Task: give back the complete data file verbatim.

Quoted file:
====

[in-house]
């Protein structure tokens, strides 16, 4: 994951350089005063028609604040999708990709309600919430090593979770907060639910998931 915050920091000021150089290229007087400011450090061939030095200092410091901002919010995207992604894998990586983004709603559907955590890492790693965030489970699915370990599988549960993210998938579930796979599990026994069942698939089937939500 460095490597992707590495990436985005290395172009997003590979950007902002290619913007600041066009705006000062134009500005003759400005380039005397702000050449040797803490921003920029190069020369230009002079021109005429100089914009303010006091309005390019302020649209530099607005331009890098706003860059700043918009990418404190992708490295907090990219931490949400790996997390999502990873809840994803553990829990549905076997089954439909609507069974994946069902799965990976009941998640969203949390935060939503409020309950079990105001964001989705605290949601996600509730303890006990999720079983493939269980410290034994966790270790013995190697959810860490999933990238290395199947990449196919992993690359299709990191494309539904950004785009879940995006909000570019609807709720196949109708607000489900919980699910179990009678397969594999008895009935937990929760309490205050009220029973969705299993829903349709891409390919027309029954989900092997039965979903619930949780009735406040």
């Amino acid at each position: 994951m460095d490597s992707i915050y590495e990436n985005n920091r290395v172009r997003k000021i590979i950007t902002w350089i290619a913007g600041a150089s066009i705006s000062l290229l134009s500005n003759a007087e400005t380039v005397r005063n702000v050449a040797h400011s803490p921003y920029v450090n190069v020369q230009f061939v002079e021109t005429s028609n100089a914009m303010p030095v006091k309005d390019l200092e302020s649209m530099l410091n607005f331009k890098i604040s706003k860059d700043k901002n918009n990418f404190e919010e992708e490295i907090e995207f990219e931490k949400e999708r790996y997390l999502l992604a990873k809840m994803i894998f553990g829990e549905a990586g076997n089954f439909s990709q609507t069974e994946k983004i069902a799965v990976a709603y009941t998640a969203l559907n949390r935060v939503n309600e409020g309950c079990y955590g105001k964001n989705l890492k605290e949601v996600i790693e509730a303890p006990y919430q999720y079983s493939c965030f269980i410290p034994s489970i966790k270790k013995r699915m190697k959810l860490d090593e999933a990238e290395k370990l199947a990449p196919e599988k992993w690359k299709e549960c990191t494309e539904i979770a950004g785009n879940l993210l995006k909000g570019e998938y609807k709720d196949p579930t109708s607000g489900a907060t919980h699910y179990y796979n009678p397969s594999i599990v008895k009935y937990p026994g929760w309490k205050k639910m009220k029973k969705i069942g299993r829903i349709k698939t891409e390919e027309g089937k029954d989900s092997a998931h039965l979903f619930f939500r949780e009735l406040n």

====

[in-house]
């Protein structure tokens, strides 16, 4: 994951350089005063028609604040999708990709309600919430090593979770907060639910998931 915050920091000021150089290229007087400011450090061939030095200092410091901002919010995207992604894998990586983004709603559907955590890492790693965030489970699915370990599988549960993210998938579930796979599990026994069942698939089937939500 460095490597992707590495990436985005290395172009997003590979950007902002290619913007600041066009705006000062134009500005003759400005380039005397702000050449040797803490921003920029190069020369230009002079021109005429100089914009303010006091309005390019302020649209530099607005331009890098706003860059700043918009990418404190992708490295907090990219931490949400790996997390999502990873809840994803553990829990549905076997089954439909609507069974994946069902799965990976009941998640969203949390935060939503409020309950079990105001964001989705605290949601996600509730303890006990999720079983493939269980410290034994966790270790013995190697959810860490999933990238290395199947990449196919992993690359299709990191494309539904950004785009879940995006909000570019609807709720196949109708607000489900919980699910179990009678397969594999008895009935937990929760309490205050009220029973969705299993829903349709891409390919027309029954989900092997039965979903619930949780009735406040």
């Amino acid at each position: 994951m460095d490597s992707i915050y590495e990436n985005n920091r290395v172009r997003k000021i590979i950007t902002w350089i290619a913007g600041a150089s066009i705006s000062l290229l134009s500005n003759a007087e400005t380039v005397r005063n702000v050449a040797h400011s803490p921003y920029v450090n190069v020369q230009f061939v002079e021109t005429s028609n100089a914009m303010p030095v006091k309005d390019l200092e302020s649209m530099l410091n607005f331009k890098i604040s706003k860059d700043k901002n918009n990418f404190e919010e992708e490295i907090e995207f990219e931490k949400e999708r790996y997390l999502l992604a990873k809840m994803i894998f553990g829990e549905a990586g076997n089954f439909s990709q609507t069974e994946k983004i069902a799965v990976a709603y009941t998640a969203l559907n949390r935060v939503n309600e409020g309950c079990y955590g105001k964001n989705l890492k605290e949601v996600i790693e509730a303890p006990y919430q999720y079983s493939c965030f269980i410290p034994s489970i966790k270790k013995r699915m190697k959810l860490d090593e999933a990238e290395k370990l199947a990449p196919e599988k992993w690359k299709e549960c990191t494309e539904i979770a950004g785009n879940l993210l995006k909000g570019e998938y609807k709720d196949p579930t109708s607000g489900a907060t919980h699910y179990y796979n009678p397969s594999i599990v008895k009935y937990p026994g929760w309490k205050k639910m009220k029973k969705i069942g299993r829903i349709k698939t891409e390919e027309g089937k029954d989900s092997a998931h039965l979903f619930f939500r949780e009735l406040n």